Synopses & Reviews
Bringing the acclaimed series to a close, The Dogs of Riga takes Inspector Kurt Wallander across the Baltic to a disintegrating soviet union February, 1991. A life raft washes ashore in Skåne carrying two dead men in expensive suits, shot gangland-style. Inspector Kurt Wallander and his team determine that the men were Eastern European criminals. But what appears in Sweden to be an open-and-shut case soon plunges Wallander into an alien world of police surveillance, thinly veiled threats, and life-endangering lies. When another murder is committed, Wallander must travel to Riga, Latvia, at the peak of the massive social and political upheaval that preceded the nation's independence from the Soviet Union. Struggling to catch up with the culprits he pursues in this shadowy nation, Wallander finds that he must make a choice, decide who is lying and who is telling the truth, and test his bravery.
The writing is spare, the characterization deft, the atmosphere strong and the suspense overwhelming. (Times Literary Supplement)
Mankell is a powerful writer who rapidly transports us into the world of shabby, Communist-run Latvia. (The Independent)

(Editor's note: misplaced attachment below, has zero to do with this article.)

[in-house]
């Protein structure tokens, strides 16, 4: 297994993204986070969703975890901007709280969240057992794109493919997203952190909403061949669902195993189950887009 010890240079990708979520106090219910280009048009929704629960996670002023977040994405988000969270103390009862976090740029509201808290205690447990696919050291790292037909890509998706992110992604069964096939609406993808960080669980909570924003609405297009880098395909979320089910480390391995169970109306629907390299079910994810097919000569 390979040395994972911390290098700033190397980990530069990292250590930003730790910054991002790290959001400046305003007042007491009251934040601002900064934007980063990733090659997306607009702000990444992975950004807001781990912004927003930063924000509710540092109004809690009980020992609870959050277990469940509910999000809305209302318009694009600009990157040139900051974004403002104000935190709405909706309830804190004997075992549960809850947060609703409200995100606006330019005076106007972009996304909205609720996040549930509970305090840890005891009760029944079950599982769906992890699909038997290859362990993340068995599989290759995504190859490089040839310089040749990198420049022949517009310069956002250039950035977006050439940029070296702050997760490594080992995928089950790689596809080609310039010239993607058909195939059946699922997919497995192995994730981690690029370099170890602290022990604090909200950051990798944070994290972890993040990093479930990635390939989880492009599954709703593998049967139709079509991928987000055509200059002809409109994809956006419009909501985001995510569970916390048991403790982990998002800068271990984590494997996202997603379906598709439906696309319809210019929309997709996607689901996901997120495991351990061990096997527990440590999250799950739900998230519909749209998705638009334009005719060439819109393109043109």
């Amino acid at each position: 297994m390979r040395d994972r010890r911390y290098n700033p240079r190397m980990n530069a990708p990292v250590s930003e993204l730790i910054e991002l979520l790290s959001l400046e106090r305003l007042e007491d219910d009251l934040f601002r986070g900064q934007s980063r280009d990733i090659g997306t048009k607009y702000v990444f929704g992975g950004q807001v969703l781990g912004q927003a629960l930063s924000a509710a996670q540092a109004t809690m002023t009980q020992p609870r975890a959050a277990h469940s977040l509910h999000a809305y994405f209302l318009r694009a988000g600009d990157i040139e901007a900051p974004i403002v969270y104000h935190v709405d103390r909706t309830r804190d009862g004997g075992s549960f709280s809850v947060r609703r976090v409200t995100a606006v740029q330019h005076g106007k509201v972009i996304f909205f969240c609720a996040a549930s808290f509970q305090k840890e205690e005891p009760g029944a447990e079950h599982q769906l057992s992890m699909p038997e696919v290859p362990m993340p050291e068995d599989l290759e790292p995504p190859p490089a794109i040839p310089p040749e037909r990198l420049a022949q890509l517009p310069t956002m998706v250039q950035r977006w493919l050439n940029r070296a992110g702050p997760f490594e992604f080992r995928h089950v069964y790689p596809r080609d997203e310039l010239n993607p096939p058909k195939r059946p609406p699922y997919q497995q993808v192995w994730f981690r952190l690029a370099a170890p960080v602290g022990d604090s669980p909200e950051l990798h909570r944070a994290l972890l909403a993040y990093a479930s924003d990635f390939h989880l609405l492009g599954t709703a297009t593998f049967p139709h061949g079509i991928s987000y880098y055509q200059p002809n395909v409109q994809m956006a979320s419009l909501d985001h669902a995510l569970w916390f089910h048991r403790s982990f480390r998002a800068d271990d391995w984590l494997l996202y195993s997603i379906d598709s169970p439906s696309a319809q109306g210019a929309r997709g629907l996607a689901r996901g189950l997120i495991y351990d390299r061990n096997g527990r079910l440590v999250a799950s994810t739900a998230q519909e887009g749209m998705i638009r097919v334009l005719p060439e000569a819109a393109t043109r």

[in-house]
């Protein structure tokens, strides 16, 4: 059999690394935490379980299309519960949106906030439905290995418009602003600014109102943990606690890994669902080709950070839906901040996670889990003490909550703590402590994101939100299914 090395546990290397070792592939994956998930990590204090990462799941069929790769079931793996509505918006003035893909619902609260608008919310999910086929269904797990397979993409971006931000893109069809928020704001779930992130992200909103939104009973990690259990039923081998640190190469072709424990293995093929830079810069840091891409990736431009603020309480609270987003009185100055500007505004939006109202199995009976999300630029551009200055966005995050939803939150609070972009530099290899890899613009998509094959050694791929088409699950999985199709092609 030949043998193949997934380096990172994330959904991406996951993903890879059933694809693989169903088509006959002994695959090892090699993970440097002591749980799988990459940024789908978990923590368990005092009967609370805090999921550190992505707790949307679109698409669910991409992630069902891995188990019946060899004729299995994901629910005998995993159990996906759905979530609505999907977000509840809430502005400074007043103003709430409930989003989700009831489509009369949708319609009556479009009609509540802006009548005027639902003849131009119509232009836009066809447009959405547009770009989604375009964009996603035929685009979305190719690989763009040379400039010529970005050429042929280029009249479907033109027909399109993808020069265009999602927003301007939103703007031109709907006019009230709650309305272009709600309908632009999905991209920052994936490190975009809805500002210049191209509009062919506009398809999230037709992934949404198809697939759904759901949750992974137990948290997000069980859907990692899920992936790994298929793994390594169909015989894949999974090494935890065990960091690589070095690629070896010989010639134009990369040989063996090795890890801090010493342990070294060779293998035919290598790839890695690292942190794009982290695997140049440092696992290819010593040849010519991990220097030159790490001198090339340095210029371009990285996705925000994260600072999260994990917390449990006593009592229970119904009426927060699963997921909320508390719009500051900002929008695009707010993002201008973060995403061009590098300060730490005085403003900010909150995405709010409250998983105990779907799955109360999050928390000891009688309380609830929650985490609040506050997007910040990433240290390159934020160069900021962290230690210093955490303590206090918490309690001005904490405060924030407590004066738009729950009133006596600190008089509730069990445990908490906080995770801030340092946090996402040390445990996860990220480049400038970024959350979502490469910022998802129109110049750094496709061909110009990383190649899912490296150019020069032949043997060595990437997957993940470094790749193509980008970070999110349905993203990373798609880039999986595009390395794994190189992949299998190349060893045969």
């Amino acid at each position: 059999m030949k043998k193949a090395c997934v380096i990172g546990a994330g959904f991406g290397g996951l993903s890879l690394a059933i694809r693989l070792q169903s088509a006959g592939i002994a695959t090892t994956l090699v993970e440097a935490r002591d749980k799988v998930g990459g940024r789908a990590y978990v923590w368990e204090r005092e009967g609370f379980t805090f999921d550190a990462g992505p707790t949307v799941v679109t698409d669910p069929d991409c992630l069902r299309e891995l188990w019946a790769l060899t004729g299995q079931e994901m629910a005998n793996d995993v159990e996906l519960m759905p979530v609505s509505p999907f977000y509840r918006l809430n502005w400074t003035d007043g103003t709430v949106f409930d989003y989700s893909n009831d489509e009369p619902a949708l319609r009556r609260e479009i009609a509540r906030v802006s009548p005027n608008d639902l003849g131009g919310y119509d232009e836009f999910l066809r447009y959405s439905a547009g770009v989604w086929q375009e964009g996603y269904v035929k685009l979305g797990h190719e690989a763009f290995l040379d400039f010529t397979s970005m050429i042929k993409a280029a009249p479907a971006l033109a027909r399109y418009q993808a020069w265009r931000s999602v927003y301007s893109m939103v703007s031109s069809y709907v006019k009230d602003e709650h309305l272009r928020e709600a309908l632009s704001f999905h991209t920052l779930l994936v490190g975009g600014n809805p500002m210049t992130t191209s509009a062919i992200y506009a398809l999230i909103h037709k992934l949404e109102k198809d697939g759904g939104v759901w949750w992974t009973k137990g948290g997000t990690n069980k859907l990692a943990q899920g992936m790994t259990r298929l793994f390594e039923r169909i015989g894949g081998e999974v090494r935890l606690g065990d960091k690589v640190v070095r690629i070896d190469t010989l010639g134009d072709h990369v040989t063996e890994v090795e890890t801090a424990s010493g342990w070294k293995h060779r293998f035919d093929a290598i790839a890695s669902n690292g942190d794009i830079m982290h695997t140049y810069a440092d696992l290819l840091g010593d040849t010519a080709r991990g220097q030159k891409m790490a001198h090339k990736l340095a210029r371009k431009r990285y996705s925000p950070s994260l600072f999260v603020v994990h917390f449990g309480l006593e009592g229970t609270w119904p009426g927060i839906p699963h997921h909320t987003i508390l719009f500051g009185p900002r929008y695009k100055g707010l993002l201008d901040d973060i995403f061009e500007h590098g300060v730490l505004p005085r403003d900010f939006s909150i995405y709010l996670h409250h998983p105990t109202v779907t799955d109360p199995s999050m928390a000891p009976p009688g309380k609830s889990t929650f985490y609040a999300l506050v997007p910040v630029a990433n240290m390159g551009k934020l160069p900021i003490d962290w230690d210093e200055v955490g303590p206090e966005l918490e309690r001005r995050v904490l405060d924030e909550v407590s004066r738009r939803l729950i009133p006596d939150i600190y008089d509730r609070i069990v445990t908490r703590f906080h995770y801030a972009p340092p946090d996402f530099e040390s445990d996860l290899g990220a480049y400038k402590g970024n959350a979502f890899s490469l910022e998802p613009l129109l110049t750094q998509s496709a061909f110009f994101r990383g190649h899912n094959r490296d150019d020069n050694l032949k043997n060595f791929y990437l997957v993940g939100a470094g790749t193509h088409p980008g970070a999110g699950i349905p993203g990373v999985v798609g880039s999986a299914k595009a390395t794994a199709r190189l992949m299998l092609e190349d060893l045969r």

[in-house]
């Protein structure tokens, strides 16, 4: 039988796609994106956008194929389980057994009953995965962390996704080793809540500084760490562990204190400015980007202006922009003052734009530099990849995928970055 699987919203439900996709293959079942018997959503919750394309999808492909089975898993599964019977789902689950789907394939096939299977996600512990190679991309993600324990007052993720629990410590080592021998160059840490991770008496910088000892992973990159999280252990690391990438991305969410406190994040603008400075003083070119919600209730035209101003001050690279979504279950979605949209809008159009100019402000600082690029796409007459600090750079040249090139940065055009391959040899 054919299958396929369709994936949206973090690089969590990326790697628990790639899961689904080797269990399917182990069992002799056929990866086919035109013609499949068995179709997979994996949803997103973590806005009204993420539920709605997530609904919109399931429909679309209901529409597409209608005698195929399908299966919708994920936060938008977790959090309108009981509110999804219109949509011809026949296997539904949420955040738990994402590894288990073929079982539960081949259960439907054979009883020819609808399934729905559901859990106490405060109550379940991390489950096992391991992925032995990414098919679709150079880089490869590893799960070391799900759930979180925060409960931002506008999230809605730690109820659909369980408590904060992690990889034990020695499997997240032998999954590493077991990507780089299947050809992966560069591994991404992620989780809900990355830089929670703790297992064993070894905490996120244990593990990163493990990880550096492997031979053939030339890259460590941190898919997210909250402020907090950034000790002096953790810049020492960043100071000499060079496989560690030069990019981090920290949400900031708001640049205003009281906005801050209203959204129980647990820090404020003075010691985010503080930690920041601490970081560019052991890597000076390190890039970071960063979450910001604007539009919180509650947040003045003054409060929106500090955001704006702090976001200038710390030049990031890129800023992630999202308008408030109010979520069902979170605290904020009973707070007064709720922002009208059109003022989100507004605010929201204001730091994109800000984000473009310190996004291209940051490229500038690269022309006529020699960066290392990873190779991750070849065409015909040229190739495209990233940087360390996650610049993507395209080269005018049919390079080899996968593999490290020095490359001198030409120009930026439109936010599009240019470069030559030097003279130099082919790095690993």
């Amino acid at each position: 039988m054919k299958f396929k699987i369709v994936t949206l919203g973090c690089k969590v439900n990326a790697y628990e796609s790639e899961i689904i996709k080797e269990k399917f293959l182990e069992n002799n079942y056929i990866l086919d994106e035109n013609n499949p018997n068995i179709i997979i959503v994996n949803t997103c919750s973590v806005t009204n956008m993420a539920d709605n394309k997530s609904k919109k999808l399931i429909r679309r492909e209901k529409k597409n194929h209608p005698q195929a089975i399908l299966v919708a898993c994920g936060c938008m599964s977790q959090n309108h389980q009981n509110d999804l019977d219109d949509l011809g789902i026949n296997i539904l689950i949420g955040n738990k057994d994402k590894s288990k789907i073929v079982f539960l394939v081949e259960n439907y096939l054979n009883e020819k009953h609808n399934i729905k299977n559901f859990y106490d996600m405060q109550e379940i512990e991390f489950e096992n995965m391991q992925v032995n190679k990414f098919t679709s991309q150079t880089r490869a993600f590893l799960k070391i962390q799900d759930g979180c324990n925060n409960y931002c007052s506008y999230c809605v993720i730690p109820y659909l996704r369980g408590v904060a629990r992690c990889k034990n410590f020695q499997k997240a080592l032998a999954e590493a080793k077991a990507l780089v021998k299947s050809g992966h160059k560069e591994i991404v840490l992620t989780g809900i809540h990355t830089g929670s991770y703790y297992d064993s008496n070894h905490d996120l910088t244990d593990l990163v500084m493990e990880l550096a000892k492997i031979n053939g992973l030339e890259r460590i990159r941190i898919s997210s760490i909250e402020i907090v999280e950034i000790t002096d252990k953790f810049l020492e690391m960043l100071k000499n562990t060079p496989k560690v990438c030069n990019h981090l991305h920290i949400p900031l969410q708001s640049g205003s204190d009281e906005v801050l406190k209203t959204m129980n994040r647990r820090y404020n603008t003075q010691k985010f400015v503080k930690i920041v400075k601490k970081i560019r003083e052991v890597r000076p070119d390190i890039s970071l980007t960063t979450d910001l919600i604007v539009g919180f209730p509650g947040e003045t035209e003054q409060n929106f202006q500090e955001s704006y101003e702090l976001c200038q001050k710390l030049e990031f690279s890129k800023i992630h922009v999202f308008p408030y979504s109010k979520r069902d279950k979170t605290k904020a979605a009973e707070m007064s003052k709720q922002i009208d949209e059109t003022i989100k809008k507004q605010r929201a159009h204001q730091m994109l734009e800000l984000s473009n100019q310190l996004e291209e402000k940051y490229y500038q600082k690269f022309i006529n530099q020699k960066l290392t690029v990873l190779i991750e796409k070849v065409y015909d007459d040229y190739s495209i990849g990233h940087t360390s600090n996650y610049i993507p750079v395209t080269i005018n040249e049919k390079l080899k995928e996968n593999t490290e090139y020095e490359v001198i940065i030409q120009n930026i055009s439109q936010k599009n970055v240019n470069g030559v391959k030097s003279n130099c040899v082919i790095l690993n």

A gripping, thoughtful police procedural that engages from the first page. (Irish Independent)
Bringing the acclaimed series to a close, "The Dogs of Riga" takes Inspector Kurt Wallander to Riga, Latvia, to investigate the murder of two Eastern European criminals.
About the Author
Internationally acclaimed author Henning Mankell has written nine Kurt Wallander mysteries. The books have been published in thirty-three countries and consistently top the bestseller lists in Europe, receiving major literary prizes (including the UK's Golden Dagger for Sidetracked) and generating numerous international film and television adaptations. Born in 1948, Mankell grew up in the Swedish village of Sveg. He now divides his time between Sweden and Maputo, Mozambique, where he works as a director at Teatro Avenida. Translator Laurie Thompson lives in Wales and has edited Swedish Book Review since its launch in 1983. He has translated fifteen books from Swedish, including three Kurt Wallander mysteries.